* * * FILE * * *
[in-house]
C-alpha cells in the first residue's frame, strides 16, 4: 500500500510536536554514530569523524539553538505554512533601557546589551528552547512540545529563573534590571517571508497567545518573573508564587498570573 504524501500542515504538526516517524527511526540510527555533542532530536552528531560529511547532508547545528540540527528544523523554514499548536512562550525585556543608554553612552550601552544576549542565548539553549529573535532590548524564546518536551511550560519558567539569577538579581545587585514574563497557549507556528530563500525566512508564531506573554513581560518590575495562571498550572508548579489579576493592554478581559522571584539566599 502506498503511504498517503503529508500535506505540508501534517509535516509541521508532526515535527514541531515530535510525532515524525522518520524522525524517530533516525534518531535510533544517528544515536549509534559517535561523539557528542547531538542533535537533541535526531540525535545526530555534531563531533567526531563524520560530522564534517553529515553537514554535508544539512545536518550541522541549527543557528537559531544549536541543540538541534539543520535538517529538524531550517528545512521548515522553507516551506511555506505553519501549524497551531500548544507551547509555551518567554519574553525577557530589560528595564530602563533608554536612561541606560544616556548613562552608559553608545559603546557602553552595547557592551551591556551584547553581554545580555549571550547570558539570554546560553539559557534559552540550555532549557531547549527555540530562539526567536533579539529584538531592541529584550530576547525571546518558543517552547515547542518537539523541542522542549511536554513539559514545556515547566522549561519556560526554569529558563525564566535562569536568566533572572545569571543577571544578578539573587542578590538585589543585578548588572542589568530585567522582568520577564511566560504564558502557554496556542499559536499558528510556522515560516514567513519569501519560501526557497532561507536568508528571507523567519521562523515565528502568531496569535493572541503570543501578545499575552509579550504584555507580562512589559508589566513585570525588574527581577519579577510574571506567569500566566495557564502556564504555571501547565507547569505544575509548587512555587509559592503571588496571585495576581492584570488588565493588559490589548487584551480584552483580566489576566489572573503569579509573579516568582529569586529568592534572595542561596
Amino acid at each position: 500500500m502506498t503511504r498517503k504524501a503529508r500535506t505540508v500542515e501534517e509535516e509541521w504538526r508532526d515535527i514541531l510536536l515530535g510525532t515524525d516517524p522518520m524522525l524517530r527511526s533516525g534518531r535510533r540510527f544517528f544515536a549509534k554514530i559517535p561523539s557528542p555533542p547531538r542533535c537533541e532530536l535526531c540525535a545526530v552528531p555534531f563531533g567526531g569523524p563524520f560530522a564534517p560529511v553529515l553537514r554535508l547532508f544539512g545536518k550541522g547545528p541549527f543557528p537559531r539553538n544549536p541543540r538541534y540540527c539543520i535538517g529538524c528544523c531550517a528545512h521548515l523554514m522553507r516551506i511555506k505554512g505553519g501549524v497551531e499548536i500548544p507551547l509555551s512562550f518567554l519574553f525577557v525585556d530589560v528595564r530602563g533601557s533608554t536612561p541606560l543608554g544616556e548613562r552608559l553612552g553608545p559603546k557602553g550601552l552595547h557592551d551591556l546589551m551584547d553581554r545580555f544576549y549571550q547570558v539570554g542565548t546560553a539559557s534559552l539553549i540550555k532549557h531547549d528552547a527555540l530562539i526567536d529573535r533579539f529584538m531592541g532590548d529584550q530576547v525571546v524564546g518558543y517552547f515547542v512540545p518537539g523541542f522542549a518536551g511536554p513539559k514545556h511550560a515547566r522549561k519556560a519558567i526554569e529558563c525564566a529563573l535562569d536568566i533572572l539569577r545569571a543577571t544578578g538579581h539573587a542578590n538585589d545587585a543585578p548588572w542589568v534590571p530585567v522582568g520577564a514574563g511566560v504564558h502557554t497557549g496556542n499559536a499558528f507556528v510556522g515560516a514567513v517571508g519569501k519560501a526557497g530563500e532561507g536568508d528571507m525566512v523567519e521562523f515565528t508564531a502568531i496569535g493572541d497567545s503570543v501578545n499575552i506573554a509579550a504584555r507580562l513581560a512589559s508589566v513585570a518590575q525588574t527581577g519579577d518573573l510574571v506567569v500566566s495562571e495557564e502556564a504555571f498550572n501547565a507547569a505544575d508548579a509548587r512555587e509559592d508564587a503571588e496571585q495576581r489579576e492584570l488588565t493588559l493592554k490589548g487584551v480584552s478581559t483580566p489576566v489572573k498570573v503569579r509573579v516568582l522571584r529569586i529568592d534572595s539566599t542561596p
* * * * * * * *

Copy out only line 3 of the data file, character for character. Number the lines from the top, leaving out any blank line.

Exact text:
Amino acid at each position: 500500500m502506498t503511504r498517503k504524501a503529508r500535506t505540508v500542515e501534517e509535516e509541521w504538526r508532526d515535527i514541531l510536536l515530535g510525532t515524525d516517524p522518520m524522525l524517530r527511526s533516525g534518531r535510533r540510527f544517528f544515536a549509534k554514530i559517535p561523539s557528542p555533542p547531538r542533535c537533541e532530536l535526531c540525535a545526530v552528531p555534531f563531533g567526531g569523524p563524520f560530522a564534517p560529511v553529515l553537514r554535508l547532508f544539512g545536518k550541522g547545528p541549527f543557528p537559531r539553538n544549536p541543540r538541534y540540527c539543520i535538517g529538524c528544523c531550517a528545512h521548515l523554514m522553507r516551506i511555506k505554512g505553519g501549524v497551531e499548536i500548544p507551547l509555551s512562550f518567554l519574553f525577557v525585556d530589560v528595564r530602563g533601557s533608554t536612561p541606560l543608554g544616556e548613562r552608559l553612552g553608545p559603546k557602553g550601552l552595547h557592551d551591556l546589551m551584547d553581554r545580555f544576549y549571550q547570558v539570554g542565548t546560553a539559557s534559552l539553549i540550555k532549557h531547549d528552547a527555540l530562539i526567536d529573535r533579539f529584538m531592541g532590548d529584550q530576547v525571546v524564546g518558543y517552547f515547542v512540545p518537539g523541542f522542549a518536551g511536554p513539559k514545556h511550560a515547566r522549561k519556560a519558567i526554569e529558563c525564566a529563573l535562569d536568566i533572572l539569577r545569571a543577571t544578578g538579581h539573587a542578590n538585589d545587585a543585578p548588572w542589568v534590571p530585567v522582568g520577564a514574563g511566560v504564558h502557554t497557549g496556542n499559536a499558528f507556528v510556522g515560516a514567513v517571508g519569501k519560501a526557497g530563500e532561507g536568508d528571507m525566512v523567519e521562523f515565528t508564531a502568531i496569535g493572541d497567545s503570543v501578545n499575552i506573554a509579550a504584555r507580562l513581560a512589559s508589566v513585570a518590575q525588574t527581577g519579577d518573573l510574571v506567569v500566566s495562571e495557564e502556564a504555571f498550572n501547565a507547569a505544575d508548579a509548587r512555587e509559592d508564587a503571588e496571585q495576581r489579576e492584570l488588565t493588559l493592554k490589548g487584551v480584552s478581559t483580566p489576566v489572573k498570573v503569579r509573579v516568582l522571584r529569586i529568592d534572595s539566599t542561596p